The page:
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SAPPERS could soon
remotely touch, feel and
disarm explosives in
3D thanks to new bomb
disposal technology developed
by Deakin University and the
Counter IED Task Force.
Dubbed OzArm, the device has
more than 30 sensors to give the
operator remote tactile feedback.
It allows users to "feel" the items
they pick up with the robot arm.
When the sensors on the two-
fingered arm come into contact
with something, signals are sent
back to small motors in the control
"glove" that apply different lev-
els of force against the operator's
Dr James Mullins, a sen-
ior research fellow at Deakin
University who has worked on the
project since it began in 2006, said
the OzArm was capable of rapid
movements, unlike traditional
bomb disposal arms.
"If you picked up a full plastic
shopping bag and it started swing-
ing, you'd feel it moving and you
can quickly adjust it so it stops
moving," he said.
But the controls were also capa-
ble of scaled movement, with the
operator's thumb and forefinger
controlling the robot's pincer fin-
ger, according to Dr Mullins.
"You can set it so you'll move
your hand 10cm and the robot arm
will move 1mm," he said.
The system is designed to
bolt on to existing bomb disposal
robots, both military and police,
while a pair of cameras gives the
operator a three-dimensional view
of the suspect package or IED.
The team from Deakin
University has already designed the
control platform to fit into the back
of a Bushmaster, but the operator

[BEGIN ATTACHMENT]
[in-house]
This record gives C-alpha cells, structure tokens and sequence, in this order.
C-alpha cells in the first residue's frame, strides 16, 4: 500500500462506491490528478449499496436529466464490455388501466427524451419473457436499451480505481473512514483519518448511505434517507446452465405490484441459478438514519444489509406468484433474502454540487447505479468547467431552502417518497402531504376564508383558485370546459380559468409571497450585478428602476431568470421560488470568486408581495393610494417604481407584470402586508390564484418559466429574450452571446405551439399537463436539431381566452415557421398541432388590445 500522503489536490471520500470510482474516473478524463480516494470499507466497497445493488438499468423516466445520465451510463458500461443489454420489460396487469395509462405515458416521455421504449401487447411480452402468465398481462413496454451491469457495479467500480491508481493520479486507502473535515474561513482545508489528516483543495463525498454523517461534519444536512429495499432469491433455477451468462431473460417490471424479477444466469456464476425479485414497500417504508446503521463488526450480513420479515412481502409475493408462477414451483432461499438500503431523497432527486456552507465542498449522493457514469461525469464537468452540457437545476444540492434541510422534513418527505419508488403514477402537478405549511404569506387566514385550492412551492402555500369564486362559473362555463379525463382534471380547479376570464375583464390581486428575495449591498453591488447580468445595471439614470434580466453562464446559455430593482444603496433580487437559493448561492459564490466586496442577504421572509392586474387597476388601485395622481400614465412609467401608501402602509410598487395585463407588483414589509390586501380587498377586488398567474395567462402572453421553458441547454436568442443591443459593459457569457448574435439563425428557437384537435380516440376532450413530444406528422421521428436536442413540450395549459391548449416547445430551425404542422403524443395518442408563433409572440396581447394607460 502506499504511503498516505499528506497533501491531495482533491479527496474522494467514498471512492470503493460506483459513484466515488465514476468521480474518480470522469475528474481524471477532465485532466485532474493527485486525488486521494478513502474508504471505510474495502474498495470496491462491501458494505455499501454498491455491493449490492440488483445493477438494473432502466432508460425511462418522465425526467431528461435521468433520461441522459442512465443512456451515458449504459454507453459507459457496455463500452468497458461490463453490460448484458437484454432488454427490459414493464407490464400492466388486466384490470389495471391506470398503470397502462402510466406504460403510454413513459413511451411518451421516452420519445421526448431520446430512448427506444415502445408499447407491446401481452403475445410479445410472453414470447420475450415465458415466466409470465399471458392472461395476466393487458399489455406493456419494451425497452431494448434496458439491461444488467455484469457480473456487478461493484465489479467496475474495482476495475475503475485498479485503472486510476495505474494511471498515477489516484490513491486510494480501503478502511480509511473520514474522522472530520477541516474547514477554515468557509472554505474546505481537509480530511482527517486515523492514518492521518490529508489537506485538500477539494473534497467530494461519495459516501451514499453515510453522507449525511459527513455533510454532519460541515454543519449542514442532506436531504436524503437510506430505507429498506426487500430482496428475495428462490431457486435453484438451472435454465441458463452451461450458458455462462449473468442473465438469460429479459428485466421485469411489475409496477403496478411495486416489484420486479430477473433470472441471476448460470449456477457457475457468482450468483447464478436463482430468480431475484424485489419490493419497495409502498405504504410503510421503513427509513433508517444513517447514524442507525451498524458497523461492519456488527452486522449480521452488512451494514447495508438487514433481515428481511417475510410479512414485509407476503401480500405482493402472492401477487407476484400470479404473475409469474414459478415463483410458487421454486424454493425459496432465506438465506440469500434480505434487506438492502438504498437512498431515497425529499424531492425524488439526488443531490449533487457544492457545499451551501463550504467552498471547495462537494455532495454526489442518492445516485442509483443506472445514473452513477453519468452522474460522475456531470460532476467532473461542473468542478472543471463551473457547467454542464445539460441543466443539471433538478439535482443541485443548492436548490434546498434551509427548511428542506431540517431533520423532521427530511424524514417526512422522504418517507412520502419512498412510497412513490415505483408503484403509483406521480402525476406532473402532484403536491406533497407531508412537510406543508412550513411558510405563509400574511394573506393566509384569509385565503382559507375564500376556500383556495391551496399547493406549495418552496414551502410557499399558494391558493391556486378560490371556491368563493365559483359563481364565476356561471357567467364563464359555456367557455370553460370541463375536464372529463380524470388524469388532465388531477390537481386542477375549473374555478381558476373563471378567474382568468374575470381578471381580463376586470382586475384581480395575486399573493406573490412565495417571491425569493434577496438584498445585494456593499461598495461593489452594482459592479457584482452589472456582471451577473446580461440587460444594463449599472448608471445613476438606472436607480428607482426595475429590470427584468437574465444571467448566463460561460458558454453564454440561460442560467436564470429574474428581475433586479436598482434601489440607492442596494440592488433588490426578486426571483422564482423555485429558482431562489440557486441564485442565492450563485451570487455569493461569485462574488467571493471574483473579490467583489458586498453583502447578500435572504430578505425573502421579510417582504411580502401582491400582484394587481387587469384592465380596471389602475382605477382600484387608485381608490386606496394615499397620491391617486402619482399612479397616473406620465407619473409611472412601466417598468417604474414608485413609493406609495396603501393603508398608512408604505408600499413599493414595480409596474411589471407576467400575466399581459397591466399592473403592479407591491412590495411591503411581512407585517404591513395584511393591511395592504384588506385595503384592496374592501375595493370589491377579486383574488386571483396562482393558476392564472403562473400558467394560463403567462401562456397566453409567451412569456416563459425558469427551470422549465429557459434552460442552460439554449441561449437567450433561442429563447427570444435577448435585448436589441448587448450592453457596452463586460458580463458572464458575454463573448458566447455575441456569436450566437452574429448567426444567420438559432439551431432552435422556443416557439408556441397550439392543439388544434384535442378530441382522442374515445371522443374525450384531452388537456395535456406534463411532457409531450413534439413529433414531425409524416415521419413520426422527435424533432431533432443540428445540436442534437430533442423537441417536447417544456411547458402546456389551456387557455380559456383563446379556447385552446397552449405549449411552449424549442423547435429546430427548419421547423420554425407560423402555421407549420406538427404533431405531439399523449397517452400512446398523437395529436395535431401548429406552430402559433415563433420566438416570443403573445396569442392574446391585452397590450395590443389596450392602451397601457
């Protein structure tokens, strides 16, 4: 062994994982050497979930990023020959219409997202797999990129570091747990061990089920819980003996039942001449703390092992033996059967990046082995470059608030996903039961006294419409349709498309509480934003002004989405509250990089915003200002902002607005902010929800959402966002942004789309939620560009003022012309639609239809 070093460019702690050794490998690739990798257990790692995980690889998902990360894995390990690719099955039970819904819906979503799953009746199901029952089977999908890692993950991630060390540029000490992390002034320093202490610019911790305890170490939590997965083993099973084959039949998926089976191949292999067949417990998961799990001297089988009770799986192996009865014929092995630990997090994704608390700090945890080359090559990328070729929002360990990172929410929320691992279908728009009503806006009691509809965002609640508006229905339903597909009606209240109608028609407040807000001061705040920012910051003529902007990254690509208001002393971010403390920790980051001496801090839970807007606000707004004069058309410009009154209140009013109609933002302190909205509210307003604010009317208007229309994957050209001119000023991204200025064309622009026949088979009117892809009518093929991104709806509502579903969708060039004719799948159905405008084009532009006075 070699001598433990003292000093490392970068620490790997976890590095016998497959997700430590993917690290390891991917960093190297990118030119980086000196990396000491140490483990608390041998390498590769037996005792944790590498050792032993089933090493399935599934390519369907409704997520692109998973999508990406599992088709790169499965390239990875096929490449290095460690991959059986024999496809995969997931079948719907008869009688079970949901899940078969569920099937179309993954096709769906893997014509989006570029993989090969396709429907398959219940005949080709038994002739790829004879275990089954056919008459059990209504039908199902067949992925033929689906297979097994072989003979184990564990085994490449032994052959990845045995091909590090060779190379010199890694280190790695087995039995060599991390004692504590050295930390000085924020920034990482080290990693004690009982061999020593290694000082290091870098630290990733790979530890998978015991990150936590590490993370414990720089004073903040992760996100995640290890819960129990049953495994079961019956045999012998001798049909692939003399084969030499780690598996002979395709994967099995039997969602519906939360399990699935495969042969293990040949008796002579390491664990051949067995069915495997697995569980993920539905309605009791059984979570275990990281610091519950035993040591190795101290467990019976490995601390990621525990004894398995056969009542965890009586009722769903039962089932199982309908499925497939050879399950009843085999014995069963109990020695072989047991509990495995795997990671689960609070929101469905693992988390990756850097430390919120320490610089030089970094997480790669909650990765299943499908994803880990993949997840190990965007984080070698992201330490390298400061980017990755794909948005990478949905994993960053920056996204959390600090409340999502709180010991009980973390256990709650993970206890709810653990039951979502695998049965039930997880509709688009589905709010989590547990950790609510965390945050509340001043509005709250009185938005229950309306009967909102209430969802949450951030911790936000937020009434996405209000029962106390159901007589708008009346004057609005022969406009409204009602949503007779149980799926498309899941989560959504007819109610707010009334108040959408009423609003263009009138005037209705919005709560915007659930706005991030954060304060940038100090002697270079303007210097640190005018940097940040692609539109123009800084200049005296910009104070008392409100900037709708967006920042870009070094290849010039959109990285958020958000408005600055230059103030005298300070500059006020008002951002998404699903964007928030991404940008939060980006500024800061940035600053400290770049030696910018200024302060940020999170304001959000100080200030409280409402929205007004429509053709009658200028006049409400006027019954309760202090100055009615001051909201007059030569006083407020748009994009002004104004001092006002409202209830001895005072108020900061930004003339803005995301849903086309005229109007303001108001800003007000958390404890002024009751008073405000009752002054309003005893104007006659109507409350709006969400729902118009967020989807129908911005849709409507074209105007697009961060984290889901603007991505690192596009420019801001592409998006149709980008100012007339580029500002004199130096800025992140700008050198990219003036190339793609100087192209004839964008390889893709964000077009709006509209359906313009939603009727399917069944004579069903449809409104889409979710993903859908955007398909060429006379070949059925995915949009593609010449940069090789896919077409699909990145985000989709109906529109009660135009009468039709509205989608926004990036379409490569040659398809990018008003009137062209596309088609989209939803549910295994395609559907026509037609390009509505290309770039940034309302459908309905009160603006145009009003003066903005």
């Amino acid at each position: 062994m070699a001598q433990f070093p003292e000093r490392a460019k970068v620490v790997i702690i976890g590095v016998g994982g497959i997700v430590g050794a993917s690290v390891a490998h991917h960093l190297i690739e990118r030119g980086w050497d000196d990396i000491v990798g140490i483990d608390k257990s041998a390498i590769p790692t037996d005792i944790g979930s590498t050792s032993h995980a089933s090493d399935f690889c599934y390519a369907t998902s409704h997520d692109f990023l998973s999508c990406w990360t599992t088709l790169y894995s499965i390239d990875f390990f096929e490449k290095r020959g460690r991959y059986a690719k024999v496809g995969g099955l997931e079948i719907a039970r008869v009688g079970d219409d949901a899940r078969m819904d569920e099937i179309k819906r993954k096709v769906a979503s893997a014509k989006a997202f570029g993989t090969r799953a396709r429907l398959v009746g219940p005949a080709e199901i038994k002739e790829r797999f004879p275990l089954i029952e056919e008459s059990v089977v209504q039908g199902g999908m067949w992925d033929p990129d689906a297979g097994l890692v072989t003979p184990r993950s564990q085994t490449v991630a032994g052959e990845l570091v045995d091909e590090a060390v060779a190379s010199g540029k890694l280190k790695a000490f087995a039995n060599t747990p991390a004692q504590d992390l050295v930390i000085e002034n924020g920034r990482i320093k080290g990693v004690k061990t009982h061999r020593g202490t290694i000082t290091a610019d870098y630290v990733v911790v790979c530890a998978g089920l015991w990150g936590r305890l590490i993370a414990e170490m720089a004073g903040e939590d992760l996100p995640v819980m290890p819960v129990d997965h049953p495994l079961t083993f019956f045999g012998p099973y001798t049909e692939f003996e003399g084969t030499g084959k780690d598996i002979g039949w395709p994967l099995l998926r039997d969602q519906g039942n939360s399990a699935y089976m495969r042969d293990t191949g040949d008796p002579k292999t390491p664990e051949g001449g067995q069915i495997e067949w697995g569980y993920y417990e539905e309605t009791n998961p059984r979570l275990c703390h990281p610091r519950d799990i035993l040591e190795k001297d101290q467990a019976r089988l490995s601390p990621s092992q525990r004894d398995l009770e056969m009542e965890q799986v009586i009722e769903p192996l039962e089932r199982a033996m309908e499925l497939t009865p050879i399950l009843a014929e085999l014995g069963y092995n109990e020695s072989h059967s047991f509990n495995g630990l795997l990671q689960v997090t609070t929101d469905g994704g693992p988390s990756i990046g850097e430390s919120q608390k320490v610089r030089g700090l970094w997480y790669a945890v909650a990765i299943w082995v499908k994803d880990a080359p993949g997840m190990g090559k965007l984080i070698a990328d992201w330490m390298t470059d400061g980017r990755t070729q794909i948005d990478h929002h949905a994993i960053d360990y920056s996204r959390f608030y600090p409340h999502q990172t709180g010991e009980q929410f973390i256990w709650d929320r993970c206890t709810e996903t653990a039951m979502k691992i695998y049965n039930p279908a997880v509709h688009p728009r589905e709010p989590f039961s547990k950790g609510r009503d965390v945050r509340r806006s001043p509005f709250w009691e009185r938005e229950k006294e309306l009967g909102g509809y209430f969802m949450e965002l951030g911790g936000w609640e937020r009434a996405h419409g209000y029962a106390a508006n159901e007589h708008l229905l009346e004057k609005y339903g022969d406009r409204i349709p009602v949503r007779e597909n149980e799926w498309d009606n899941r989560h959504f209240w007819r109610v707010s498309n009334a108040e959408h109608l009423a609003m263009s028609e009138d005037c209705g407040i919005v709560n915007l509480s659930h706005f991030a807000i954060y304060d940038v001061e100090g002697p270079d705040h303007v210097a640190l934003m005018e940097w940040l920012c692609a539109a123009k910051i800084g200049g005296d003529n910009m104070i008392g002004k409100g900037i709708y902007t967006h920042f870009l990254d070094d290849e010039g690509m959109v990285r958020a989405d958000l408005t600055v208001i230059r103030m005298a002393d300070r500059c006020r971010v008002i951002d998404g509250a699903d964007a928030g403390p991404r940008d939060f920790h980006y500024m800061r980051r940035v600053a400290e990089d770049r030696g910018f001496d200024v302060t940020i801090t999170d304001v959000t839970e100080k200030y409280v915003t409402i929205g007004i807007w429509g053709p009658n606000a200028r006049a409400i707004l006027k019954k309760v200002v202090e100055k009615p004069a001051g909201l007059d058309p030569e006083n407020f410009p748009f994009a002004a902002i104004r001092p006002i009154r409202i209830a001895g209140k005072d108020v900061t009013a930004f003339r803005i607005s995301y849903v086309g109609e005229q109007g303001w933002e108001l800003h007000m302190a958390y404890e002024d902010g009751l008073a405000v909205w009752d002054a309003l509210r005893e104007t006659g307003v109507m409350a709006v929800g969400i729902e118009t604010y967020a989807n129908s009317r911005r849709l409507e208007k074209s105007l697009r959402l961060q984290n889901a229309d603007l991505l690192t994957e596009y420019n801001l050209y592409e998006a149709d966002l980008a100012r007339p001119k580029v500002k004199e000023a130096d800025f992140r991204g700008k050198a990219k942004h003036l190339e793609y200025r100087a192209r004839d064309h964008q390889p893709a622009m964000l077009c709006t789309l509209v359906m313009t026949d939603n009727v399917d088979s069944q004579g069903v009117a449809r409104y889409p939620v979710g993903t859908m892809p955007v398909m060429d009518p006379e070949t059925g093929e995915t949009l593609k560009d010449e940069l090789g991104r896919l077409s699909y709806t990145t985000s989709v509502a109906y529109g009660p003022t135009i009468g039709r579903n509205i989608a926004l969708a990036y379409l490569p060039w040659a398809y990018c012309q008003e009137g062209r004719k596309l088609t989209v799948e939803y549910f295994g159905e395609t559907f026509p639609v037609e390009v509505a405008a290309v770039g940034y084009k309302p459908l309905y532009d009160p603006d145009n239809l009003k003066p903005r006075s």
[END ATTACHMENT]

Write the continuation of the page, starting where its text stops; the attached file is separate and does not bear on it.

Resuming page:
won't be wearing any dorky cin-
ema-style 3D glasses to get depth
"They use 3D ballistic sun-
glasses if they're using a flat panel
monitor in the vehicle," he said.
Groundbreaking new technology allows bomb disposal
robot operators to "feel" objects being manipulated by
the robot arm, Cpl Max Bree reports.
"Or you could wear a head-
mounted display where you see
individual pictures mounted in
front of each eye."
When an earlier version of the
OzArm was tested at Woomera in
2011, OC 20 EOD Sqn Maj Rob
Bailey said the technology could
allow the robotic part of IED dis-
posals to be conducted with greater
The control feedback and 3D
vision let operators work fast-
er, rather than using incremen-
tal movements watched on a 2D
"The greater fidelity on the new
system means that I can do more
with the robot," Maj Bailey said.
"This means I can apply the
robot more and reduce the amount
of times that I need to do a manual
Maj Bailey could see uses for
the technology beyond IED dis-
"If we've got that greater fidel-
ity we could potentially apply it to
conventional ordnance disposal,"
"You could use it in for deal-
ing with chemical, biological and
radiological threats; you could stop
or potentially reduce the amount of
time people would be exposed to
The OzArm could be scaled-
up to give the Army's new Buffalo
vehicle operators more "hands-on"
control of the vehicle's giant probe
arm, according to Dr Mullins.
"Theoretically, the technology
is scalable to that kind of scale,"
he said. "You could be picking up
big clumps of dirt and feeling how
hard you're pulling and feel what
you're picking up."
Dr Mullins said the improved
technology could lead to new pro-
cedures and gather valuable intel-
ligence especially needed in urban
"It could lead to a change in
doctrine," he said. "Without the
necessity of blowing an IED in
place you could get some forensic
data out of the device.
"It would be much easier to ren-
der it safe, then you could pull it
apart and figure out what makes it
"At this stage it's ready to be
operationally tested. If someone
pushed the button and said 'we
want it in theatre', in a couple of
months it could be."
Further development of the
technology would also lead to the
cost coming down, according to Dr
"The trick is developing the
system so it's cost effective," he
"Making it so when something
does go bang, it's not going to cost
you exorbitant amounts of money
to get it back on the road again."
Touching technology: Members of Deakin University's Centre for Intelligent
Systems Research demonstrate the OzArm in action.
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